The value of softwood logs and lumber exported from North America to China reached over US$1.6 billion in 2010. This was 150 percent higher than the previous year and more than ten times as much as in 2006, reports the Wood Resource Quarterly.
China has come to the rescue for many sawmills and timberland owners in the U.S. and Canada over the past year. The value of softwood logs and lumber shipped from North America to China is estimated to have reached over $1.6 billion in 2010, which is up dramatically from just a few years ago. In 2008, total exports were valued at $350 million, while they were only $125 million five years ago.
The increased demand for both wood raw-material and processed forest products in China has, to a large degree, benefited the forest industry in British Columbia and the states of Washington and Oregon in the U.S.
It is interesting to note that the two countries have chosen different paths over the past few years. In Canada, sawmills historically shipped over 90 percent of their exports to U.S. markets, but this changed as demand for lumber fell when the housing bubble burst in 2008. In Q3'10, less than 70 percent of exported [Canadian] lumber was destined for the U.S. market. On the other hand, lumber shipments to China have gone up seven-fold the past three years and are expected to reach almost four million m3 in 2010, reports the Wood Resource Quarterly. This makes Canada the largest softwood lumber supplier to China, having surpassed Russia in the 4Q/10. Companies that may benefit from China’s increased need for logs and lumber include Weyerhaeuser (WY), Canfor (OTC:CFPUF), West Fraser (OTCPK:WFTBF), Timber West (OTC:TMWEF), Ainsworth (OTC:ANWLF)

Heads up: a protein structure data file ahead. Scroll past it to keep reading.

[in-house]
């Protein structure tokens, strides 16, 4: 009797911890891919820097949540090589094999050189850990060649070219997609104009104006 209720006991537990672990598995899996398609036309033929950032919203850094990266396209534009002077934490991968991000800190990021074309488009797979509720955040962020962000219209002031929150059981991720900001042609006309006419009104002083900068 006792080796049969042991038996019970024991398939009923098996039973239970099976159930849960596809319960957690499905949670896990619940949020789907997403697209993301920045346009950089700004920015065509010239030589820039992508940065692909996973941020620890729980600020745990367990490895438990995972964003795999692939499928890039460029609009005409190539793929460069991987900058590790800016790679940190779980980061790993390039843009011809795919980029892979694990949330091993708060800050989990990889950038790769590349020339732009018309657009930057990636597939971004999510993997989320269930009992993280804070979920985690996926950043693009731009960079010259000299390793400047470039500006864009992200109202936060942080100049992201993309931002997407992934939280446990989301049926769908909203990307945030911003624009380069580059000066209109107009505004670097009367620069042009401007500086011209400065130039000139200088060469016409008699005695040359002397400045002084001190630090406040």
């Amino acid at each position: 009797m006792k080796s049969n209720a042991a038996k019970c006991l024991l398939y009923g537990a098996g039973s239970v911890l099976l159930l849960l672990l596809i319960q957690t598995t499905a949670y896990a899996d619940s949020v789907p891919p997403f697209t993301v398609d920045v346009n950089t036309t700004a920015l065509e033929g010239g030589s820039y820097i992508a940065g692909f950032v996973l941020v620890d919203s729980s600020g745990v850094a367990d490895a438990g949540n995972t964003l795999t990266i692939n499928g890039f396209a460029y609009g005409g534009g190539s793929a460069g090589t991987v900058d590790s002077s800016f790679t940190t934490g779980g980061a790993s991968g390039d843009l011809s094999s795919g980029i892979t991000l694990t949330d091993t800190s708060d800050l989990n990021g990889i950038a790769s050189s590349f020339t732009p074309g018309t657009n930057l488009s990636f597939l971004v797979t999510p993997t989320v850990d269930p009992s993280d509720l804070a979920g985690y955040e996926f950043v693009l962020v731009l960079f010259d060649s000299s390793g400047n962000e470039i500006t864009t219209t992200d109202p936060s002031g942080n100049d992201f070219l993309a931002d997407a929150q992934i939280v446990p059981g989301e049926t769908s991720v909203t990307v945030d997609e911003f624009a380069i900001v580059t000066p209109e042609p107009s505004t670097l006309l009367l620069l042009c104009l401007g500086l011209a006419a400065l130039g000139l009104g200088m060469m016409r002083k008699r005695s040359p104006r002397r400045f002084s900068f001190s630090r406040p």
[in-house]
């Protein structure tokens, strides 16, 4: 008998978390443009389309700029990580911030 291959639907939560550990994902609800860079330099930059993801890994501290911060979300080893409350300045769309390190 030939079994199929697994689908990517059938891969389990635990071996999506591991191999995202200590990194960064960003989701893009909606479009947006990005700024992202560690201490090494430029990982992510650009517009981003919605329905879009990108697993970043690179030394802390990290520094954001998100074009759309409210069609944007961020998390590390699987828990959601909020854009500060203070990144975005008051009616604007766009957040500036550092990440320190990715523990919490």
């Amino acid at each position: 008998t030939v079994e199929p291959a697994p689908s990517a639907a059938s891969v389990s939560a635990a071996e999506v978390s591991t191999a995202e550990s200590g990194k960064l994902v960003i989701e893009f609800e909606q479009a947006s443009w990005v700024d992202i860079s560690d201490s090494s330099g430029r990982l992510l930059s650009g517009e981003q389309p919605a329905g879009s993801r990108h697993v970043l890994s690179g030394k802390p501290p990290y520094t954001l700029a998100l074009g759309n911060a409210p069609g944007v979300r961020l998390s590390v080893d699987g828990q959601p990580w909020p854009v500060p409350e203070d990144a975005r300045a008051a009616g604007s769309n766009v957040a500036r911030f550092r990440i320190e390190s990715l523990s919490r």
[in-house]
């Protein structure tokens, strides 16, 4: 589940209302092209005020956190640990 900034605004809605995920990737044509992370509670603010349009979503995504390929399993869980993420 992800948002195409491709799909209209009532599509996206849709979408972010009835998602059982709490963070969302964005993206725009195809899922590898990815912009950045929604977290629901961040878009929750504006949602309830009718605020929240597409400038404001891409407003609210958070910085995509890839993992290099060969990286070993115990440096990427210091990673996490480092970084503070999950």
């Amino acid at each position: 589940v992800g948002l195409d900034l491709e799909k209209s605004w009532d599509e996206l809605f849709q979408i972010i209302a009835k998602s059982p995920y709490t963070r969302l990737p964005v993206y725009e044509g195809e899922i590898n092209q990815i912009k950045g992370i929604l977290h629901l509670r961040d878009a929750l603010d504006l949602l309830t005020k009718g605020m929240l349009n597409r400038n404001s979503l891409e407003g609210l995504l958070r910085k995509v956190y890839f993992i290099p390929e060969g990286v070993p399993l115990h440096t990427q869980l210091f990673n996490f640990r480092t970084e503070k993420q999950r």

Another factor that has had an impact on the higher Canadian lumber exports to China is the abundant supply of low-cost beetle-killed timber in British Columbia. Sawmills in the Interior of the province have increased their production levels lately, ending up almost 20 percent higher in the Q3'10 as compared to the same quarter in 2009. Much of the additional volume has been low-grade lumber targeted for the construction market in China. An estimated 16 percent of the BC lumber production in 2010 was exported to China.
While Canada has drastically raised lumber shipments to China in recent years, the U.S. has instead been expanding exportation of logs to Chinese sawmills and plywood manufacturers. In 2007, the U.S. exported less than 100,000 m3; in 2010 an estimated 2.4 million m3 was exported. The U.S. is now the third largest softwood log supplier to China, after Russia and New Zealand. The strong export market has caused sawlog prices in the U.S. Northwest to go up more than in any other region of North America the past year, according to the Wood Resource Quarterly.
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